Tesla’s 2017 Model S has failed to score top marks in auto safety crash testing, with the electric sedan falling short of IIHS’ 2017 Top Safety Pick+ rating. The Insurance Institute for Highway Safety’s trials sit alongside – and in some cases are more stringent than – the US government’s own NHTSA crash testing. It’s one of the organizations most notorious challenges that the Model S struggled in, though the automaker says a fix is in the works.
Dubbed the “small overlap front crash test”, it effectively measures how well a vehicle could protect its occupants if it hit a small, solid target not quite head-on. While that might sound like a rare event, it’s actually fairly common: think along the lines of a car swerving off the road and hitting a street lamp post. The test is designed to highlight any issues in front structural protection.
Unfortunately for Tesla, the 2017 Model S only achieved an “acceptable” rating in that particular test. While the electric car scored “good” ratings in the other tests – moderate overlap front, side, roof strength, and head restraints – it needed that fifth success in order to get the overall 2017 TOP SAFETY PICK+ award.
“Despite lengthening the side curtain airbags to improve small overlap protection in the Model S, Tesla ran into problems in the test when the safety belt allowed the dummy’s torso to move too far forward,” the IIHS said in its report. “That allowed the dummy’s head to hit the steering wheel hard through the airbag. Measurements from the dummy indicated that injuries to the head, along with the lower right leg, would be possible in a real-world crash of the same severity.”
For its part, Tesla says that a fix which should address the problem is already in the pipeline. The current IIHS rating applies to any Model S built after October 2016 – effectively those cars with the latest Autopilot HW2 hardware – but the automaker says a production change on January 23 has been made with small overlap protection in mind. That, though, is yet to be tested, though IIHS is working with Tesla to get its crash-test dummies inside the newer car.
Still, it’s not the only blot on Tesla’s score book. Its fastest model, the Model S P100D, gets knocked for its roof strength. The poor performance there is actually a side-effect of the car’s longer range: Tesla added more batteries and thus increased the weight of the car, IIHS argues, and thus even though the P100D has the same roof as its lighter range-mates, it will do worse in the vital strength-to-weight ratio that judges how well occupants might do in a rollover situation.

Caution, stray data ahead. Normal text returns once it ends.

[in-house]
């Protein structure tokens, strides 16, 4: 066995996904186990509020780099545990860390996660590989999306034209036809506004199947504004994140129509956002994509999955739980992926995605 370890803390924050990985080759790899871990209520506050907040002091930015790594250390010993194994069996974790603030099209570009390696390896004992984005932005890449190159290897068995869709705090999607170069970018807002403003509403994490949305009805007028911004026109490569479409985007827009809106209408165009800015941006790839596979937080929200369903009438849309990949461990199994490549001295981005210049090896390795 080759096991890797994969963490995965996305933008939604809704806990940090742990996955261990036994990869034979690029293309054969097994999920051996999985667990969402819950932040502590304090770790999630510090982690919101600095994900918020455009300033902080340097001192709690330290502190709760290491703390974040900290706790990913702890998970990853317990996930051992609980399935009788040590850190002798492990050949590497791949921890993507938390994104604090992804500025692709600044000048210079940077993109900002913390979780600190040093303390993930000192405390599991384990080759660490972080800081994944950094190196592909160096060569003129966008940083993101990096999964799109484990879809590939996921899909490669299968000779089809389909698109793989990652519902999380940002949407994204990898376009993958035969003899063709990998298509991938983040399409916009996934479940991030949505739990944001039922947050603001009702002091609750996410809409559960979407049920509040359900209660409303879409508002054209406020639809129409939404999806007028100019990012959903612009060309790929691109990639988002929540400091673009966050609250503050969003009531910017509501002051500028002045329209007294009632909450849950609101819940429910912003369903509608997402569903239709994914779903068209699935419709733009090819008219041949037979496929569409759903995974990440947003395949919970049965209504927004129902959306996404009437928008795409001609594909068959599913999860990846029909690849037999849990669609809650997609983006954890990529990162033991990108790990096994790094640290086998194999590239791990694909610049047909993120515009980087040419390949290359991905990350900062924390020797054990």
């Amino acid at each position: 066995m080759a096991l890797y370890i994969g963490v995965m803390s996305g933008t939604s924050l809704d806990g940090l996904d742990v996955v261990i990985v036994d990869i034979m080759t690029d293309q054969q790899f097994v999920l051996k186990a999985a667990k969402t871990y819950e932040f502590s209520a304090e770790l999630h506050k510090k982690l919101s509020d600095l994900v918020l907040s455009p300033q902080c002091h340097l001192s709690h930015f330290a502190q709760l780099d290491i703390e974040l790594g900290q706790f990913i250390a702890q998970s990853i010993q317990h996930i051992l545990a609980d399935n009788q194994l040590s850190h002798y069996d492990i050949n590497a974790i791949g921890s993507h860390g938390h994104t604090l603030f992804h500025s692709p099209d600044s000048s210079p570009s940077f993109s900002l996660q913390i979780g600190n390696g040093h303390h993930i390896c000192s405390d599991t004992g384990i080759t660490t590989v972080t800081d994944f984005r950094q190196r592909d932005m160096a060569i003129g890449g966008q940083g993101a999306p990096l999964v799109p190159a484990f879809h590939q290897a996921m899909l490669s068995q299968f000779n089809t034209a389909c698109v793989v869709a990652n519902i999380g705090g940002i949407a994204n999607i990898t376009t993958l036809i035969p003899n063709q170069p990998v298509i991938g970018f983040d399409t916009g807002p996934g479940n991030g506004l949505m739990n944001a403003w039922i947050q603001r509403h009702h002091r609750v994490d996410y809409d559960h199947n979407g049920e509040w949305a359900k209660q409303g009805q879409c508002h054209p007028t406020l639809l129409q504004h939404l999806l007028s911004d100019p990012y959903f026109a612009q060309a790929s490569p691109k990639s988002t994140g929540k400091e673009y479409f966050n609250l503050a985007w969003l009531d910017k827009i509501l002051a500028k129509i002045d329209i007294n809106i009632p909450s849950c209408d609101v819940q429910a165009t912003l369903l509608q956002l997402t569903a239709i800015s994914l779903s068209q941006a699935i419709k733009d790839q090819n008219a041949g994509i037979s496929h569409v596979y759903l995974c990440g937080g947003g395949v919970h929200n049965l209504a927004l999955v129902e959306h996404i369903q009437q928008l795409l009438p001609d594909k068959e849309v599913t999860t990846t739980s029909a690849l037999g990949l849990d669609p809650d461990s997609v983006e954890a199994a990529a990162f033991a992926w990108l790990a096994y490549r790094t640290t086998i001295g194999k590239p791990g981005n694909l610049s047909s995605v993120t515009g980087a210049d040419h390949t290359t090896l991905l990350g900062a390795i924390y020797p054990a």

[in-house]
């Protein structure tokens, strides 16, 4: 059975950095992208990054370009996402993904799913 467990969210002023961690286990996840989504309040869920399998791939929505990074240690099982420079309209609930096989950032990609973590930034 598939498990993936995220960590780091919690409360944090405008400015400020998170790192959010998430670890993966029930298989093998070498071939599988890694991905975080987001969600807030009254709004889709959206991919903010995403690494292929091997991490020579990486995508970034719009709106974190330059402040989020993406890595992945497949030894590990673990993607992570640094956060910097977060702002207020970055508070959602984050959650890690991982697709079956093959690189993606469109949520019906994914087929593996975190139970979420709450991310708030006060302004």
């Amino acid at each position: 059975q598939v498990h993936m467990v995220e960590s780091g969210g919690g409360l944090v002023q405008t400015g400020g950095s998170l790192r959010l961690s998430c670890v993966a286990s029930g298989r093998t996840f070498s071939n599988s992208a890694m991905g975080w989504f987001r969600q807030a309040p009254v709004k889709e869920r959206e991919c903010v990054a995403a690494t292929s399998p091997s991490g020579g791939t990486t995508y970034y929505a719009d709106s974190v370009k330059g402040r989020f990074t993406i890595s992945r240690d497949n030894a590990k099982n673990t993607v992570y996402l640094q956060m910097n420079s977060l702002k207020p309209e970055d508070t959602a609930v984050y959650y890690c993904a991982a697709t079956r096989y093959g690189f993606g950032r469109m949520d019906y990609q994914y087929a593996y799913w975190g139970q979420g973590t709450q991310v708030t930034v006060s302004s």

Tesla’s car also wasn’t judged on front crash protection, since the automaker is still in the process of activating the feature across HW2 cars. That began at the beginning of 2017, and is expected to roll-out progressively as Tesla monitors real-world feedback for any signs of potential problems. The IIHS also criticized Tesla’s choice of headlamps for the Model S; the automaker says it’s working with suppliers to improve them.
It’s not just Tesla which is having a bad day courtesy of the IIHS, mind. BMW’s i3 also gets criticized for its headlamps, and only scores an “acceptable” in organizations’s head restraint and seat evaluation. That looks at how well a vehicle protects against neck injuries, in the case of a rear crash.
“While such injuries are rarely fatal,” the IIHS points out, “they are the most common type of crash injury and can cause debilitating pain.” An optional front protection system, when fitted, nudges the i3 into the “advanced” rating.
Two plug-in hybrids tested at the same time, meanwhile, did better in the ratings. The Chevrolet Volt and Toyota Prius Prime both get the 2017 TOP SAFETY PICK+ award, though buyers are advised to tick the crash prevention options and high-beam assist on the Volt if they want the best safety. Toyota’s hybrid does well with all its standard safety systems. The IIHS says it plans to test the Chevrolet Bolt EV, Chevy’s all-electric hatchback, once vehicles are more widely available later in 2017.